by Erika Rykun and JollySEO
Workforce culture is the personality of your business, representing your company’s core values and behaviors along with the way you provide support to your employees. It encompasses the atmosphere of a work environment, and 88% of job seekers have said that a positive workforce culture is essential for their success.
How your team feels while at work is foundational for running a fully-engaged staff that works to grow and appeal to its customers with exemplary service. You are responsible for setting the scene for expectations and goals while attracting the right employees for your company.
Having a defined workforce culture benefits your business because it:
- Elevates employee productivity: The amount of work they do depends on the amount of drive they have, and you’re the force that will either motivate them to persist or resist their position in your company.
- Boosts morale: Employees should feel like they’re turning over meaningful work, and the culture they’re exposed to will determine their passion and strength to work toward that purpose.
- Enhances reputation/Quality of services: Providing an inclusive, diverse, and safe workforce culture for your employees will build trust and authority not only with them but will reflect in the services rendered.
- Increases collaboration: Supporting an innovative, communicative atmosphere where colleagues can co-create will invite fresh perspectives and new ideas to reach your company’s goals.
Unfortunately, only 28% of managing leaders say they understand their company’s culture despite knowing it’s significant. Without focal consideration placed on grasping the essence of your company’s culture, you’re running the risk of your employees lacking presence, empathy, and care, resulting in more errors, a decrease in revenue, and low hiring rates.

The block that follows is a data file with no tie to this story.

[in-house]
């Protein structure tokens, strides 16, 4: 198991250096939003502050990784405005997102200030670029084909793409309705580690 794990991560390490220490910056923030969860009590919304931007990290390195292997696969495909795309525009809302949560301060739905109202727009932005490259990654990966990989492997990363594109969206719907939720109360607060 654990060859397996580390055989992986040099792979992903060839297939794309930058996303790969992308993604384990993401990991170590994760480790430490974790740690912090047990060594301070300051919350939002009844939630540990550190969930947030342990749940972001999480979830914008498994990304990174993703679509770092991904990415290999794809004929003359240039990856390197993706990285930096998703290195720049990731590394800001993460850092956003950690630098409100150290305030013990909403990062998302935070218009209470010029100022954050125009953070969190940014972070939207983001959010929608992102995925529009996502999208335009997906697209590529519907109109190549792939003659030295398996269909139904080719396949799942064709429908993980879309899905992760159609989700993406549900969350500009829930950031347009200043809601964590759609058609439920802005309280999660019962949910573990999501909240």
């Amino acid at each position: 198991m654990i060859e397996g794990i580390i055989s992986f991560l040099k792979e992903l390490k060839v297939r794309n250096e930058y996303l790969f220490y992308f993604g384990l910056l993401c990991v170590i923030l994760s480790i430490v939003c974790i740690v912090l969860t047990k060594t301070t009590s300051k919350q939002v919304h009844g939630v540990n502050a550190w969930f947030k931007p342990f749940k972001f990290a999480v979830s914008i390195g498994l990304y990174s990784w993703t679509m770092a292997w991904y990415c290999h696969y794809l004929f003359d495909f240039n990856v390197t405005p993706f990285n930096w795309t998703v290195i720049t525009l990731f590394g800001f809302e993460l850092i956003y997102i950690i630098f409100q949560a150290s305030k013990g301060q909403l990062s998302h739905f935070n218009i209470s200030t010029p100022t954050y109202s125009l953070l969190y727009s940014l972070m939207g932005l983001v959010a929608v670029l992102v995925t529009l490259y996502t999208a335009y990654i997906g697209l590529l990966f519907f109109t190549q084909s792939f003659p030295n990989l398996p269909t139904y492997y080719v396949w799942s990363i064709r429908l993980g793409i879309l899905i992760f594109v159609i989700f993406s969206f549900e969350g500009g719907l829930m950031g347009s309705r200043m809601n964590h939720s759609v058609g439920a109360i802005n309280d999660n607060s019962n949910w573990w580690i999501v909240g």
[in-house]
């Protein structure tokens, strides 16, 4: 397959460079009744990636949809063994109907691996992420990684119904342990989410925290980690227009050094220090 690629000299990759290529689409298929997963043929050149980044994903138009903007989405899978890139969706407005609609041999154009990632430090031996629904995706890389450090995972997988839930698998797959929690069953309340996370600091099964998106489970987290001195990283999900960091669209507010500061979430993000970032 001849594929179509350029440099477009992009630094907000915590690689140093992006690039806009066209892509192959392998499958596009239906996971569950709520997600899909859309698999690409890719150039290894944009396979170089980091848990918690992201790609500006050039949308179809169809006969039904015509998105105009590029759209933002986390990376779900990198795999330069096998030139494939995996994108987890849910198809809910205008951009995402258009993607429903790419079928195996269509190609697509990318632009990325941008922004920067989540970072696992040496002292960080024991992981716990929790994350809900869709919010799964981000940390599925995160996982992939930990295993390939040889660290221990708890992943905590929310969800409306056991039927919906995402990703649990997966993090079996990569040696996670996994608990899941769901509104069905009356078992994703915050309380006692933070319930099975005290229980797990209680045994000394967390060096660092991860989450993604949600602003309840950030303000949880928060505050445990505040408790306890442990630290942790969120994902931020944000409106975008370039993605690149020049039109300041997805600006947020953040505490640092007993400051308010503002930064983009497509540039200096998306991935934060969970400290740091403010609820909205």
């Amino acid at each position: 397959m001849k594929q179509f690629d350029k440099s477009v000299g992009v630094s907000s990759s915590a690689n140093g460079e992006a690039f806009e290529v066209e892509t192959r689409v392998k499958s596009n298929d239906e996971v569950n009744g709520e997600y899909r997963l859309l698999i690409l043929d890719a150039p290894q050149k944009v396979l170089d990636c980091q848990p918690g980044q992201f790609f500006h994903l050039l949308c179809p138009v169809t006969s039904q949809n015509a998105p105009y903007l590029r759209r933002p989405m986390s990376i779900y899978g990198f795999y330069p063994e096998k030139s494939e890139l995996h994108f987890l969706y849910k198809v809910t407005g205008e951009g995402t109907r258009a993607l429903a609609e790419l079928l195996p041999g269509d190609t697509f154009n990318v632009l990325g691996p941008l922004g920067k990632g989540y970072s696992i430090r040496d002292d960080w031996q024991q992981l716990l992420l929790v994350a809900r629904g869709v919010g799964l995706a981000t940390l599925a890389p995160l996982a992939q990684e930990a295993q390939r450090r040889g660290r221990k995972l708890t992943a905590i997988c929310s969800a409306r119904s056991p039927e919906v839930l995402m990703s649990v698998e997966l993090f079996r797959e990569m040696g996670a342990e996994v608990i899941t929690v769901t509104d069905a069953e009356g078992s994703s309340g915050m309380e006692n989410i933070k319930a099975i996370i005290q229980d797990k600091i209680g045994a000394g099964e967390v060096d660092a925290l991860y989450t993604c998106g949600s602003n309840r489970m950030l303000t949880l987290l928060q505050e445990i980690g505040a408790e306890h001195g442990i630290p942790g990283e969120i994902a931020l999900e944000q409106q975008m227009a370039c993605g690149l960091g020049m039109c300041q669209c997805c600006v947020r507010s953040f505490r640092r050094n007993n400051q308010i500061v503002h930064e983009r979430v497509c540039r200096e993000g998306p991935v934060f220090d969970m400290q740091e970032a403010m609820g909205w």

You don’t want to be a company with a bad rapport for not appreciating their employees and the conditions to which they work under. Consider that building a workforce culture could increase performance up to 202%, ensuring that your team is happy, well, and working diligently.
Here are eight expert tips to build and maintain a positive workforce culture.
1. Define company values
Everyone wants to work for something that makes them feel like they’re contributing to a greater purpose, a meaningful message they get to be a part of getting across. Core values are the authentic beliefs you want your company to uphold, and they exemplify the philosophy behind your company’s mission.
According to Mark Daoust, CEO of QuietLight, “Your business model and the way you advocate for its voice as an authority in your field will be the groundwork for how your employees perform in your company.” Get clear on your vision and widely communicate it to your employees, reiterating the central elements for them to continuously reflect on and have a hand in. Integrity, respect, loyalty, and commitment are just some prominent core values in business.